At least 42 people killed in Algeria wildfires, president says
At least 42 people, including 25 military men, have died in wildfires that erupted east of the Algerian capital, Algiers, President Abdelmadjid Tebboune said on Tuesday.
Photographs posted on social media show huge walls of flame and billowing clouds of smoke towering over charred trees in the forested hills of the Kabylie region, east of the capital Algiers.
Algeria joins a string of countries to be hit by major blazes in recent weeks, including Greece, Turkey, Cyprus, Russia and the United States.
President Abdelmadjid Tebboune tweeted his condolences for the 25 soldiers who were killed as they rescued people in the areas of Bejaiea and Tizi Ouzou, the epicentre of the blazes.
"It is with great sadness that I have learned of the martyrdom of 25 soldiers after they were successful in rescuing around 100 citizens from the flames in the mountains of Bejaia and Tizi Ouzou," the president said.
The defence ministry said the actions of the soldiers had "saved 110 people – men, women and children – from the flames".
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State radio said three "arsonists" had been arrested in the northern district of Medea and another in Annaba, in relation to other fires.
More than 70 fires have broken out in 14 states across the north of the country, including 10 particularly around Tizi Ouzou, one of the most populous cities in Kabylie.
An AFP photographer in Tizi Ouzou saw medics carrying away bodies of people killed in the fire.
Meteorologists said the temperature would hit 46C (115F) on Tuesday in a North African country that is also struggling with severe water shortages.
Interior Minister Kamel Beldjoud, on a visit to the northern city, told television that "50 fires starting at the same time is impossible. These fires are of criminal origin".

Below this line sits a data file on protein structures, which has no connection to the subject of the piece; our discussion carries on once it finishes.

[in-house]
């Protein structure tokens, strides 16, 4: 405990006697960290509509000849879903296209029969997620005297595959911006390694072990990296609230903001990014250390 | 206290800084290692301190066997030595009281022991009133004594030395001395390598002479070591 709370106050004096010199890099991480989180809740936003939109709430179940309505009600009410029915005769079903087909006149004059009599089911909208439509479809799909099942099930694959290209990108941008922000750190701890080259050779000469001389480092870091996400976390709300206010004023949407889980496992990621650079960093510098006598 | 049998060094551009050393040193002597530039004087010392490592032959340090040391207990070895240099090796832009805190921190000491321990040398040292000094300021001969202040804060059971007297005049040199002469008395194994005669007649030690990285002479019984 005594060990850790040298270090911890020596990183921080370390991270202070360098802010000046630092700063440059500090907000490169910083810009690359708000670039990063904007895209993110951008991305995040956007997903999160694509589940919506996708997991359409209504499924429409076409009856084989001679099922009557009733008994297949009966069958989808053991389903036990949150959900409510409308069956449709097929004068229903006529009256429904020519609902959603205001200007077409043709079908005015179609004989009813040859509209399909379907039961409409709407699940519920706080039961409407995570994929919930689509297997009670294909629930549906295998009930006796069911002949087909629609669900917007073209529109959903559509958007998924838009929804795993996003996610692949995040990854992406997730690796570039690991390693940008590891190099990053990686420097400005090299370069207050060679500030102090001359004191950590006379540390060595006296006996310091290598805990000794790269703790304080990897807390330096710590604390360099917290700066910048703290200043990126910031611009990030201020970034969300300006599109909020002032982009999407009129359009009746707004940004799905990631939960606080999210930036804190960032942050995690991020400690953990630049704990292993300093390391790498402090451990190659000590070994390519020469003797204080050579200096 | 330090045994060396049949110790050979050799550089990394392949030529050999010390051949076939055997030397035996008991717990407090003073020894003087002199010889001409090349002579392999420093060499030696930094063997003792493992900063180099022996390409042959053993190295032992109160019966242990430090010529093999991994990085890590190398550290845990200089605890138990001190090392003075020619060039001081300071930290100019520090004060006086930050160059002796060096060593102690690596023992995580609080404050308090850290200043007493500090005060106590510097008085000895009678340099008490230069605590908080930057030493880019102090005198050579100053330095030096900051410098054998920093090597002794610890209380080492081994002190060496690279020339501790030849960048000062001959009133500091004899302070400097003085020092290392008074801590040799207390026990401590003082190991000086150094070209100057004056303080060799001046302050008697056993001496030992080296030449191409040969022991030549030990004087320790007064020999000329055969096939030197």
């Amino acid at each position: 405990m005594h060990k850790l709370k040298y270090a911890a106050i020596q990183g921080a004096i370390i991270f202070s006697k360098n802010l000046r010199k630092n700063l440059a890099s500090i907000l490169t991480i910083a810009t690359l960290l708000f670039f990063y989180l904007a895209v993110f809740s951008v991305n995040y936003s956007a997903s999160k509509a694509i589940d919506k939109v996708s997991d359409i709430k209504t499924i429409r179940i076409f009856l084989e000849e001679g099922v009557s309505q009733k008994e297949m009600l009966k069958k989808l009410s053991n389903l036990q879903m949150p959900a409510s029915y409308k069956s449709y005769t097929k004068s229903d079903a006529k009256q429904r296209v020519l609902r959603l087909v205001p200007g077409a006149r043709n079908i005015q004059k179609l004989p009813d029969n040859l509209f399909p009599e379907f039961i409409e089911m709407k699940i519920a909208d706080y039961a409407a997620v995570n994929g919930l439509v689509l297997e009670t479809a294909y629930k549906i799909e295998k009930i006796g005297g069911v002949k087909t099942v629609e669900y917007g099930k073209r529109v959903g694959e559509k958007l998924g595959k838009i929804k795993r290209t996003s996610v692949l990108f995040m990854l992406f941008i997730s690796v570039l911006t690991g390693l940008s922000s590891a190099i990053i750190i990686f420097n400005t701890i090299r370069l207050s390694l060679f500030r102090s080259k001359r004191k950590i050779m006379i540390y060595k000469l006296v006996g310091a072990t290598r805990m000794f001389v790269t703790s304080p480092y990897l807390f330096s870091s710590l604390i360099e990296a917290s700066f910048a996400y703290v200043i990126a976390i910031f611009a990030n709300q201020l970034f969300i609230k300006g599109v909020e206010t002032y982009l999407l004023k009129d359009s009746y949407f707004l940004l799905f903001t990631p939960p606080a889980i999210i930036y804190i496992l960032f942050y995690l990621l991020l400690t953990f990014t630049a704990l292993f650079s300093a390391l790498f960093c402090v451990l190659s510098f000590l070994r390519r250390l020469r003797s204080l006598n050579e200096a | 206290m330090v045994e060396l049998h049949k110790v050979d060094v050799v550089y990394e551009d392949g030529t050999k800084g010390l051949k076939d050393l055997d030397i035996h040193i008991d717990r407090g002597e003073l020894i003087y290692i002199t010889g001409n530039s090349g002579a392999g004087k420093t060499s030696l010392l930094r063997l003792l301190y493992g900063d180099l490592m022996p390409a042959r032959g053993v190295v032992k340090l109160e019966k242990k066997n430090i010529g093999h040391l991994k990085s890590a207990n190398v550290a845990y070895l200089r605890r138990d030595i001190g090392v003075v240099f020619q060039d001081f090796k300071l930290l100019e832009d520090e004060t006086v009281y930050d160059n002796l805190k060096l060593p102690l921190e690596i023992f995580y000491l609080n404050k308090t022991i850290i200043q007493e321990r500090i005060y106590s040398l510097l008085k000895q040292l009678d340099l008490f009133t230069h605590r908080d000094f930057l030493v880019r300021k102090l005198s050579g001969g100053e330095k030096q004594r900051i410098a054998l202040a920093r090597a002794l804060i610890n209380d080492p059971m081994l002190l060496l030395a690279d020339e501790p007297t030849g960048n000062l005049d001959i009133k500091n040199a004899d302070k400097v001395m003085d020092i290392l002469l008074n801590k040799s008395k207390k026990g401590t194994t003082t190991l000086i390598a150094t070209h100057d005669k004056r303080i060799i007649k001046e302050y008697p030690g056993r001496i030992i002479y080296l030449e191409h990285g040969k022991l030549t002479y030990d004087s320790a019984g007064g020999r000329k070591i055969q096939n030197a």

The civil protection directorate said 12 northern urban centres were hit by fires.
Public radio reported the arrest of three suspected arsonists in Medea.
Arson has been blamed for several major fires in recent years in Algeria.
Last month, President Tebboune ordered a bill to stiffen punishments for starting a forest fire, with sentences of up to 30 years in prison – and possible life imprisonment if the fire results in death.
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In July, three people were arrested on suspicion of starting fires that devastated 15 square kilometres (six square miles) of forest in the Aures mountains.
In 2020, nearly 440 square kilometres (170 square miles) of forest were destroyed by fire, and several people were arrested on suspicion of arson.
On Monday, the United Nations released a major report showing how the threat from global warming is even more acute than previously thought.
It highlighted how scientists are quantifying the extent to which human-induced warming increases the intensity and/or likelihood of a specific extreme weather event, such as a heatwave or a wildfire.
(FRANCE 24 with AFP and REUTERS)
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